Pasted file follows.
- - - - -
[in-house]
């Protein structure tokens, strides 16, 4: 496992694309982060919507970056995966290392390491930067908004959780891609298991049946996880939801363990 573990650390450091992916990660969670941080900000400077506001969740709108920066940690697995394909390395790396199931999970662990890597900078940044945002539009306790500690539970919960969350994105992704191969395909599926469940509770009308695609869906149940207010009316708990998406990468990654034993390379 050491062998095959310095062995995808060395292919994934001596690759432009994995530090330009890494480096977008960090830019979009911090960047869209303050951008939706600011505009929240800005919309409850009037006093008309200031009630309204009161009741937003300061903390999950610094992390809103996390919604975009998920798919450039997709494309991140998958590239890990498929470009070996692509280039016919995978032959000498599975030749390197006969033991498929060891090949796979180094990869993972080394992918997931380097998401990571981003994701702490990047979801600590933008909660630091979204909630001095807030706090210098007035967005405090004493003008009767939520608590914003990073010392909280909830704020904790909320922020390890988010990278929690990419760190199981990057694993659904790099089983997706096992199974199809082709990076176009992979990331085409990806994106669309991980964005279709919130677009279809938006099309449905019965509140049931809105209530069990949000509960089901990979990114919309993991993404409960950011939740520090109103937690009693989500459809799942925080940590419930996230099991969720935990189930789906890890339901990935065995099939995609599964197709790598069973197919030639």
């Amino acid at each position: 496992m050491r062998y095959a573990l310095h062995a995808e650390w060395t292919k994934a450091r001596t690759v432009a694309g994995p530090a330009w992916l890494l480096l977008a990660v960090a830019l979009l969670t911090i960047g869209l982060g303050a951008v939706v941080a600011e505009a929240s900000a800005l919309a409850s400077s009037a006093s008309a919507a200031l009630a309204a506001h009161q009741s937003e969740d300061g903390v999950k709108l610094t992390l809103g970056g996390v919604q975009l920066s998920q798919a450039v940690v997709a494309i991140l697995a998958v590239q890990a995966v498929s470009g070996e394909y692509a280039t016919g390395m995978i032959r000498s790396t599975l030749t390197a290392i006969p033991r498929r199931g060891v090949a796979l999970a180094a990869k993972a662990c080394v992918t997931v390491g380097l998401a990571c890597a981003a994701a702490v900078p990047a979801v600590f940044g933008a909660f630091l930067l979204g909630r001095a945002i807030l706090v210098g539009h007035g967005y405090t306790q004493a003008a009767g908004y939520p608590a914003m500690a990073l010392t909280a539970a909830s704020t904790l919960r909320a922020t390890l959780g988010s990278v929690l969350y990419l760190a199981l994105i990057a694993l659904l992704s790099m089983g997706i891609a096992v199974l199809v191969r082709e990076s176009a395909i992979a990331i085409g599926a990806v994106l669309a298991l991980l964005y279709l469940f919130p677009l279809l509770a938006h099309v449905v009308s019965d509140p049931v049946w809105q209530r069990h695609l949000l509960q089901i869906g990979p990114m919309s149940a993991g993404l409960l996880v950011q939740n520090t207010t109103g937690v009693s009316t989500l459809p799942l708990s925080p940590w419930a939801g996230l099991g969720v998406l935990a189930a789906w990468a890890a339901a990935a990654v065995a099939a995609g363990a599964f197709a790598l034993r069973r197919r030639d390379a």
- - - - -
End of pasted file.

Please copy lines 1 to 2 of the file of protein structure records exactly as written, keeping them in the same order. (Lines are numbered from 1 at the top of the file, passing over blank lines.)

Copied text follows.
[in-house]
């Protein structure tokens, strides 16, 4: 496992694309982060919507970056995966290392390491930067908004959780891609298991049946996880939801363990 573990650390450091992916990660969670941080900000400077506001969740709108920066940690697995394909390395790396199931999970662990890597900078940044945002539009306790500690539970919960969350994105992704191969395909599926469940509770009308695609869906149940207010009316708990998406990468990654034993390379 050491062998095959310095062995995808060395292919994934001596690759432009994995530090330009890494480096977008960090830019979009911090960047869209303050951008939706600011505009929240800005919309409850009037006093008309200031009630309204009161009741937003300061903390999950610094992390809103996390919604975009998920798919450039997709494309991140998958590239890990498929470009070996692509280039016919995978032959000498599975030749390197006969033991498929060891090949796979180094990869993972080394992918997931380097998401990571981003994701702490990047979801600590933008909660630091979204909630001095807030706090210098007035967005405090004493003008009767939520608590914003990073010392909280909830704020904790909320922020390890988010990278929690990419760190199981990057694993659904790099089983997706096992199974199809082709990076176009992979990331085409990806994106669309991980964005279709919130677009279809938006099309449905019965509140049931809105209530069990949000509960089901990979990114919309993991993404409960950011939740520090109103937690009693989500459809799942925080940590419930996230099991969720935990189930789906890890339901990935065995099939995609599964197709790598069973197919030639």